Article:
On our way to Char Dham, we went to Samdruptse, near Namchi. Samdruptse is situated at around 75 km from Gangtok. Samdruptse literally means 'wish fulfilling hill' in the Bhutia language. It is also said that the Samdruptse hill is actually a Dormant Volcano. Painted in shimmering copper, pink and bronze, the awe-inspiring and gigantic 45 metre-high statue of Guru Padmasambhava, a.k.a. Guru Rinpoche, lords over the forested Samdruptse ridge and is visible for miles around.
Tsomgo Lake or Changu Lake is perched within mountains at an altitude of 12,400 ft. Located in Sikkim at Gangtok – Nathula Highway only 40 km, from Gangtok, the Changu Lake is one of the most spectacular landscapes of Sikkim.
Located between Nathula and Jelepla pass at an altitude of 13,123 ft and about 52kms from Gangtok, Baba Harbhajan Singh Temple is popularly known as Baba Mandir. There is a touching story associated with this temple. Harbhajan Singh was a Sentry of Punjab Regiment and was posted here as part of border patrol force. The border with China is nearby. In October 1968 he disappeared. It is said that while escorting mules carrying provisions, he fell into a stream and drowned. After a few days he reappeared in the dreams of one of his sentry colleagues and asked him to make a memorial here on his name. The sentries then made a samadhi and later this temple was built.
Somnath is one of the oldest pilgrim centers of India and is said to house one of the twelve jyotirlingas of Lord Shiva. Somnath temple is located on the western coast of Gujarat and is one of the oldest and most revered temples of India and finds its reference in the most ancient texts like Shreemad Bhagavat, Skandpuran, Shivpuran and Rig-Veda which signifies the importance of this temple as one of the most celebrated pilgrimage sites or Tirthdham.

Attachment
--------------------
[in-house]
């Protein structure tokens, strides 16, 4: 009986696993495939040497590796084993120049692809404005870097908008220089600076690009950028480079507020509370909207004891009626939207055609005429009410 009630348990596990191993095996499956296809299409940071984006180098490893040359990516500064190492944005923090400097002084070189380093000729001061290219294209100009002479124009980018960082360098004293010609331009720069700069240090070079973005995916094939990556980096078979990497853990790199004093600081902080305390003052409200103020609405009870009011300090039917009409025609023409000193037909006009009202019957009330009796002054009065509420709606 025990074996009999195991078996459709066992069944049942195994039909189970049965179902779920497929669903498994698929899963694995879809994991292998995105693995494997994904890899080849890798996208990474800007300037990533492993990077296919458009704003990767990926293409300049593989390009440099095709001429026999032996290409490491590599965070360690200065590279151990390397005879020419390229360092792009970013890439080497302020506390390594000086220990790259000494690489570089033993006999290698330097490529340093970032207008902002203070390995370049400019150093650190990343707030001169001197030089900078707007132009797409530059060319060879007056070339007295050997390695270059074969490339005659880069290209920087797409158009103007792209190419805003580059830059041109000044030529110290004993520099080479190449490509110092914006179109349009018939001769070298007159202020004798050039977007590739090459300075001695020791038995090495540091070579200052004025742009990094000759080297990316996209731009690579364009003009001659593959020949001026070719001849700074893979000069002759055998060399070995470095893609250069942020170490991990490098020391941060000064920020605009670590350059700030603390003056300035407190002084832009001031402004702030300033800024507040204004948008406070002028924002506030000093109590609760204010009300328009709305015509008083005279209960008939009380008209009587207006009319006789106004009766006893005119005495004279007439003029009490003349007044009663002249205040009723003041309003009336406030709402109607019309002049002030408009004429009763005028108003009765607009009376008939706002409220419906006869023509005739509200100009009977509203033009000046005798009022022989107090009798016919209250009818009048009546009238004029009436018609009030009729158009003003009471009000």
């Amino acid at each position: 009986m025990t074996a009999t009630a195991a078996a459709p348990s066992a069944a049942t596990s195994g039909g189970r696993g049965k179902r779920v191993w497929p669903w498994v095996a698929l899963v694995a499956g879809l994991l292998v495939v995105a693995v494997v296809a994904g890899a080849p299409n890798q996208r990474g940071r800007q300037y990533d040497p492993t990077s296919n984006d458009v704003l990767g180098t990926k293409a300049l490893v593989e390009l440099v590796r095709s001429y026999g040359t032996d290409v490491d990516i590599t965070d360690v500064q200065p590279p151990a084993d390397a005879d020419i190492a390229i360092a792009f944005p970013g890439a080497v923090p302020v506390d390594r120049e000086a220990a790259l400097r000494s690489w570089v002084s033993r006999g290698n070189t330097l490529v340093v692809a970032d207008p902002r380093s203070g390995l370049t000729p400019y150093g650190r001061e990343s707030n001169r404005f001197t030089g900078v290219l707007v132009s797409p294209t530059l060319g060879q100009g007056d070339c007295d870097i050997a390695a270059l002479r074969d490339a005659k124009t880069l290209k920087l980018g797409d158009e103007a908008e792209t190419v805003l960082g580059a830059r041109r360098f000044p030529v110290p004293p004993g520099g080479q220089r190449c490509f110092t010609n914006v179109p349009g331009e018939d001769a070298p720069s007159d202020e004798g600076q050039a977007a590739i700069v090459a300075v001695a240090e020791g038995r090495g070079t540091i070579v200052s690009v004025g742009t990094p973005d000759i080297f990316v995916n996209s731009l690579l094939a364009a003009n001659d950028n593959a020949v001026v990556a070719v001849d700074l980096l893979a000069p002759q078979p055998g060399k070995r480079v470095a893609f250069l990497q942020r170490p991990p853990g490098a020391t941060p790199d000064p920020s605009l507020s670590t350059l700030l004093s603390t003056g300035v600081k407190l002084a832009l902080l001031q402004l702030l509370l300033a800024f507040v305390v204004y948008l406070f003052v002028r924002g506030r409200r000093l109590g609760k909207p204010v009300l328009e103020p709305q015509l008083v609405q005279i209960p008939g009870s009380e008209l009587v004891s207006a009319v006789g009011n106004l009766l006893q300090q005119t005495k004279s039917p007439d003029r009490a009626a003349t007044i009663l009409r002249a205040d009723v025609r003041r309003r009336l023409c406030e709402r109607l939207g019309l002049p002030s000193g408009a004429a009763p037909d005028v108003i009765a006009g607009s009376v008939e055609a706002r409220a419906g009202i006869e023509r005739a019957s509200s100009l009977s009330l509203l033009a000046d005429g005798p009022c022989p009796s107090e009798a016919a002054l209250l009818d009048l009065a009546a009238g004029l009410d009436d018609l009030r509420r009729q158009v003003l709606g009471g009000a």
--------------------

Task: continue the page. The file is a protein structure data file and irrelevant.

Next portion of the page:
There is a serene beach at Madhavpur on the road to Somnath from Dwarka. It lies on the seashore, close to Porbandar. Madhavpur isn’t much well-known. However it is a very important pilgrimage for Hindu Vaishnavas. ccording to folklore, Lord Krishna kidnapped princess Rukmini (Rukmini haran) and eloped with her to prevent an unwanted marriage at her request and saved her from evil Shishupala. Lord Krishna married princess Rukmini at this village while returning to Dwaraka. She is the first and the most prominent queen of Krishna.
Located on the west coast of Gujarat, Dwarka is known as Lord Krishna’s abode. Dwarka, the holy land surrounded with the legends of Lord Krishna, is a significant pilgrimage site for the Hindus. The city lies in the westernmost part of India. Dwaraka (also known as Dvaravati, both names meaning "the many-gated city" in Sanskrit. Dwarka is one of the foremost Chardhams, four sacred Hindu pilgrimage sites, and is one of the Sapta Puri, the seven most ancient religious cities in the country.
In Hindu tradition Triveni Sangam is the "confluence" of three rivers. Sangam is the Sanskrit word for confluence. The point of confluence is a sacred place for Hindus. A bath here is said to wash away all of one's sins and free one from the cycle of rebirth. One such Triveni Sangam, in Prayagraj (Allahabad) has two physical rivers Ganges, Yamuna, and the invisible or mythic Saraswati River. The site is in Prayag (Allahabad).